10 Best Adam Driver Movies and TV Shows

Of the current lot, Adam Driver is probably the most underrated actor with big performances under his belt. It is astonishing really how obscure his name is in mainstream audiences. The American actor has shown incredible depth, adaptability, and drive to star in both, commercial and indie films. His diverse range of characters and genres of film show his courage in challenging himself and the ability to overcome them with flying colors. With that said, here is the list of top Adam Driver movies selected from his impressive filmography. You can stream some of these Adam Driver movies on Netflix or Amazon Prime or Hulu.

10. Lincoln (2012)

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Abraham Lincoln. That is all one could think of during and after watching the film. That is how good Daniel Day-Lewis was as Lincoln, despite that not eclipsing his turn as Daniel Plainview in TWBB. Anyway, Spielberg’s ode to the greatest president in the history of the US works wonders with its rich language and refined performances. there isn’t any storyteller quite like Speilberg and he proves his mettle once again with admirable craftsmanship.


9. Inside Llewyn Davis (2013)

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The Coen brothers’ ability to mystically channelize their black, comic tone into their films is special. And it is due to their champion methods that ‘Inside Llewyn Davis’ works on a lot of levels. The tempered mood of the narrative, that works in a non-linear fashion, is complemented by a similarly insouciant lead, Llewelyn Davis. A country singer by profession, Davis struggled to make ends meet and often ends up frustrated by his inability to succeed in life. Through a series of events, Davis’ drawn out charades of lies and secrets are revealed as the movie ebbs and flows to triumph. If it weren’t for Coens’ sensibility and typical absurdist comic sense, ‘Inside Llewelyn Davis’ would have been average. But as it turns out, it isn’t.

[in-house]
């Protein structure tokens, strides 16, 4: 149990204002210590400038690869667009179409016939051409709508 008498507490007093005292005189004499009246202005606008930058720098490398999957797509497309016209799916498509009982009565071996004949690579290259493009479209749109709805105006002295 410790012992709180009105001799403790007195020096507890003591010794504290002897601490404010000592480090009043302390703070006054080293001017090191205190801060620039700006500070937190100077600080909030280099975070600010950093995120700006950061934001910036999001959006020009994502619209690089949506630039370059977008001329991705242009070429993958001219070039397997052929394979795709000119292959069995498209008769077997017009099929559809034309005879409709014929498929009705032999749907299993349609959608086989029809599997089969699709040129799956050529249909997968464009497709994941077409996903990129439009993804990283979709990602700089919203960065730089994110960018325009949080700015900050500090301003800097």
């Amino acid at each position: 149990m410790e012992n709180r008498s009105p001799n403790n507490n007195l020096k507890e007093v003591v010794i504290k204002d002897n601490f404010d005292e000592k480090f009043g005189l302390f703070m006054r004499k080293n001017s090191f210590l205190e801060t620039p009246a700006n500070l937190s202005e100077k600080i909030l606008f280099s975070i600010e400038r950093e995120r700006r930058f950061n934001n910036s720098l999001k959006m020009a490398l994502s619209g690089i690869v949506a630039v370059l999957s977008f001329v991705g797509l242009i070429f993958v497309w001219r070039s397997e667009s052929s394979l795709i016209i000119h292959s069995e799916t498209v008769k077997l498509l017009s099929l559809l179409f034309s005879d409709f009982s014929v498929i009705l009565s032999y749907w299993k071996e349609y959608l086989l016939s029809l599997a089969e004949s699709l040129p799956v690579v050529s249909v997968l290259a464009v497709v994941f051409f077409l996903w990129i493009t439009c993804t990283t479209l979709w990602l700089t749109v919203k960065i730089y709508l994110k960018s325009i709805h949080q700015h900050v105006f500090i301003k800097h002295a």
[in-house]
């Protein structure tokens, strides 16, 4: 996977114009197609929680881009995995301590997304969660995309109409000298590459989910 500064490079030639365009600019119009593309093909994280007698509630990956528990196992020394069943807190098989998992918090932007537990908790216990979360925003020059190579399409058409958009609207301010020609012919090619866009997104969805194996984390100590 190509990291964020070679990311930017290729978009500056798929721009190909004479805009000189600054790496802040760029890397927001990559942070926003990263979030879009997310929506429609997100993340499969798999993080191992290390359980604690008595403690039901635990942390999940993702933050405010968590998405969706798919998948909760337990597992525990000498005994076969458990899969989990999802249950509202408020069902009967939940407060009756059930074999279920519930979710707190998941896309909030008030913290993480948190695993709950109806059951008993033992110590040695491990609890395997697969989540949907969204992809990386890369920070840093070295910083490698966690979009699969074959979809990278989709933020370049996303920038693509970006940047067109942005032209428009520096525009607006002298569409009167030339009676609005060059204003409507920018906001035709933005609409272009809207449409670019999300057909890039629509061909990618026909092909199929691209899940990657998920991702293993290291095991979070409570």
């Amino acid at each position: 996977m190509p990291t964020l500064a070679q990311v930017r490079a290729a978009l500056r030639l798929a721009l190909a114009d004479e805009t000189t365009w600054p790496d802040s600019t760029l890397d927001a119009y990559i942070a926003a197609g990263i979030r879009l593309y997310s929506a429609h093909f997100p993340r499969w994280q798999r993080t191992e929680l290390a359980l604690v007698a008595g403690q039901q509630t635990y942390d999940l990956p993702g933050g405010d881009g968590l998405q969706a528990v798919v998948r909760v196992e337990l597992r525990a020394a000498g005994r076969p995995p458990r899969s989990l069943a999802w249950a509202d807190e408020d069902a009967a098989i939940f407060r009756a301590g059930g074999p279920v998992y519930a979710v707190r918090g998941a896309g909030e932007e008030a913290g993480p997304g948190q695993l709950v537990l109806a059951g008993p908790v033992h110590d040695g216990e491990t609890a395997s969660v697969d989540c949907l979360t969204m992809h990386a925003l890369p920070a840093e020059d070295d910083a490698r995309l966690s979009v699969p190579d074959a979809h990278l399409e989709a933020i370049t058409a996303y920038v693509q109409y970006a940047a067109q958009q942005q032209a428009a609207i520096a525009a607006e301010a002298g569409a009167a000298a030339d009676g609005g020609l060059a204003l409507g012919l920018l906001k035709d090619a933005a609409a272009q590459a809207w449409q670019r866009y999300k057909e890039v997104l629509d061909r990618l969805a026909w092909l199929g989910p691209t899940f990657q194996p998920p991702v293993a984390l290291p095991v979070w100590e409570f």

8. The Meyerowitz Stories (2017)

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Of all the directors in Hollywood, Noah Baumbach probably has the best ear for human conversation. It is startling to see people converse in almost all movies on the silver screen. In real life, we often speak over each other rather than speaking after each other, and Baumbach perfectly captures our everyday flaws in this sparsely comic, partly tragic tale of a parent running his children’s lives. Harold is a renowned sculptor who brings his estranged sons together before falling to a hemorrhage. Once reunited, the siblings look after each other and experience a new found freedom to lead their lives in a fashion they desire. ‘The Meyerowitz Stories’ is not afraid to let its characters hug and learn, and the film ends on a note that is almost radically hopeful after all the vitriol and baggage we’ve seen up until then. A pleasant welcome to familiar Baumbach territory.


7. Hungry Hearts (2014)

Jude and Mina are a happy couple and become a family after the arrival of their newborn. While the former becomes more responsible and aware of his duties, the latter suffers from skepticism and a weird paranoia. Italian Saverio Costanza lends the typical madness attached to thriller films coming from the country. The story slowly, but surely, grows into a full-blown bubble of paranoia and madness and quickly down spirals into the mere spark it evolved off of. Adam Driver’s magnificent performance is the highlight of the film and he certainly makes your time worth it.


6. The Last Jedi (2017)